20 DECEMBER 1940, Page 12


Sta,—I am very sorry to see " Janus " lending his support to that gross perversion of history, the idea of " Germany " as the aggressor throughout the ages. It is, of course, an anachronism to speak of Germany at all as being this or that before the latter half of the nineteenth century. And it is in most cases an anachronism to speak of countries or nations as aggressors or the reverse till the end of the eighteenth. We should think much more often in terms of dynasties and rulers.

Even allowing for these corrections, there is no ground at all for singling out any German State, even Prussia, as showing any excep- tional tendencies to aggressiveness in the course of, say, the last four centuries. Obviously, there is not space here to go through the whole of the history of these centuries. But I would challenge " Janus " to do so for himself and to add up the number of aggressive wars initiated by the different rulers, the amount of territory acquired by force of arms, temporarily or permanently, and any other tests he can think of. If he takes the period from the Reformation to the rise of Bismarck and confines himself to the European scene, he will find, I think, that France comes out top by a big margin, Russia will also come out fairly high, and Sweden scores surprisingly highly. Prussia, in spite of Ffederick the Great, comes out fairly low, and most other German States lower still.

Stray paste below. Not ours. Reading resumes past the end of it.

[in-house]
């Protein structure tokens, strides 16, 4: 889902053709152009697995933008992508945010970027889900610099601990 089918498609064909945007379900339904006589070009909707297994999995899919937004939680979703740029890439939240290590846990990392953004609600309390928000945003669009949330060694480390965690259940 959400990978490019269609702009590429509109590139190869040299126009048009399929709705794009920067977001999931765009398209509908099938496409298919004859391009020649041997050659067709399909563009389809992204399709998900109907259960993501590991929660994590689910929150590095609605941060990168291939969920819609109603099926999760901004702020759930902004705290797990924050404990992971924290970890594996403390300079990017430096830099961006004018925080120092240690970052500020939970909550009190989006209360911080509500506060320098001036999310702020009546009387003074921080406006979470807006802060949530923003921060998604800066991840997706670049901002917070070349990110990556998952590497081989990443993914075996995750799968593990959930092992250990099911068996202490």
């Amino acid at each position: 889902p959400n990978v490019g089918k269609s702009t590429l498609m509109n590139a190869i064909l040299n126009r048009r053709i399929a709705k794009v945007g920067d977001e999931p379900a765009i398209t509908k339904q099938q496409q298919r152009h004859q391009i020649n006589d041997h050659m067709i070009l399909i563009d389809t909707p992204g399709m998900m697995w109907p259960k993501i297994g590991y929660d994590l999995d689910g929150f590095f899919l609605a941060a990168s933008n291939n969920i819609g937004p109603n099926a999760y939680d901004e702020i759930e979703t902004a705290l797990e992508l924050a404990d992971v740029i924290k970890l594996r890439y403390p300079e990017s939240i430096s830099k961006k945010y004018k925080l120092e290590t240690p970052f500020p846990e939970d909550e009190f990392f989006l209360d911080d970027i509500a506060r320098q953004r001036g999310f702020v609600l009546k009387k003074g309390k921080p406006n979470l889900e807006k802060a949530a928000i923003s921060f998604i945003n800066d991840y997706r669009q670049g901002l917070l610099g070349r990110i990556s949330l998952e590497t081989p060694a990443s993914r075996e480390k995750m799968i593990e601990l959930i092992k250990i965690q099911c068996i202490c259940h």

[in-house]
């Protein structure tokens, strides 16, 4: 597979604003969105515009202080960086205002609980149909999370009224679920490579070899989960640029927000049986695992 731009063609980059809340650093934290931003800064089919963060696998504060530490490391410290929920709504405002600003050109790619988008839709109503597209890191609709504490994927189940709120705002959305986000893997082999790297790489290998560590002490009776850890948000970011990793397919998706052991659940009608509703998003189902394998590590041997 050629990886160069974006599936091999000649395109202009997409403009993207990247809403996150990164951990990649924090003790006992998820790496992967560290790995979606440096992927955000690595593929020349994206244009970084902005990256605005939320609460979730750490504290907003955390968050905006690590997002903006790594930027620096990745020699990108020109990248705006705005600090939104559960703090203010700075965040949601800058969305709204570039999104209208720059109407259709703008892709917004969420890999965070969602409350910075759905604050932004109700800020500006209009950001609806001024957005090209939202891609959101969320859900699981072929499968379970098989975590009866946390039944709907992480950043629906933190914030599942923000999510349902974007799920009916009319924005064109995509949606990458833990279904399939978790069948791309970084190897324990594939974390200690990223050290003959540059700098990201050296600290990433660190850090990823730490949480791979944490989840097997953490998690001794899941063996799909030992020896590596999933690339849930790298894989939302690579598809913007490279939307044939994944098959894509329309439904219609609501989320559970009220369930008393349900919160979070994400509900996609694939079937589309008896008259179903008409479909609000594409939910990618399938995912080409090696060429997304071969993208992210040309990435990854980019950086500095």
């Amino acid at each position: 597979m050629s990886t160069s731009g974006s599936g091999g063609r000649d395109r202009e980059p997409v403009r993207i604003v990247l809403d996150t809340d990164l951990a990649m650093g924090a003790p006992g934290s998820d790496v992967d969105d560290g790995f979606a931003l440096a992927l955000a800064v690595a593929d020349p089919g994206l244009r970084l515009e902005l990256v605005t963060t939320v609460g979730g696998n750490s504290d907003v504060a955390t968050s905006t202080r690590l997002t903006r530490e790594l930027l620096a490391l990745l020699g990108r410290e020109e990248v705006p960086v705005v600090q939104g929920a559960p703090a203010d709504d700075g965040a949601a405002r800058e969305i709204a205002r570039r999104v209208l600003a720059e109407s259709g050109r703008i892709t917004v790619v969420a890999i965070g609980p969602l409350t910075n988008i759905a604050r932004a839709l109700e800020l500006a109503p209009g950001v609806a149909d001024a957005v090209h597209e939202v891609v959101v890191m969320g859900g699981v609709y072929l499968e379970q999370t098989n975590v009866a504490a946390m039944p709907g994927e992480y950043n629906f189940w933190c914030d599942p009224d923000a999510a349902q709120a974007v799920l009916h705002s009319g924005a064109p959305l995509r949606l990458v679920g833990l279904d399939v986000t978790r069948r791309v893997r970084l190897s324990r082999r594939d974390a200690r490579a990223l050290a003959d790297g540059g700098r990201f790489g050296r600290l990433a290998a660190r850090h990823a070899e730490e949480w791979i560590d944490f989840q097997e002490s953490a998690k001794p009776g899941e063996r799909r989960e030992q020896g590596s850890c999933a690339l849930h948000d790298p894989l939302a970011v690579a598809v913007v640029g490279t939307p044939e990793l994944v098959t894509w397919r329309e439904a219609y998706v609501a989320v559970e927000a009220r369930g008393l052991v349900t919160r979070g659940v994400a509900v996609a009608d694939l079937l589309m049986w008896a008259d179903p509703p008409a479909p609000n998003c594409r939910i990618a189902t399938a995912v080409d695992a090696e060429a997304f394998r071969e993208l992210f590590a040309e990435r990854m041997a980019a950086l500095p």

There can, I think, be no real doubt that the deplorable tendencies of modern Germany do not begin to show themselves seriously till the time of Bismarck. Even Bismarck did not carry them to the lengths that we know later. To speak of his " deliberately fomented wars " is a misleading half-truth, which ignores the readiness of his opponents in these wars to come more than halfway to meet him. I should like to argue the case with " Janus " in detail. But as this is impossible, I will only express the hope that he will reconsider the matter for himself, and not lend the support of his name to an attempt to distort the facts of history for purposes of propaganda.—I am, Sir, yours, &c., G. C. FIELD. Department of Philosophy, University of Bristol.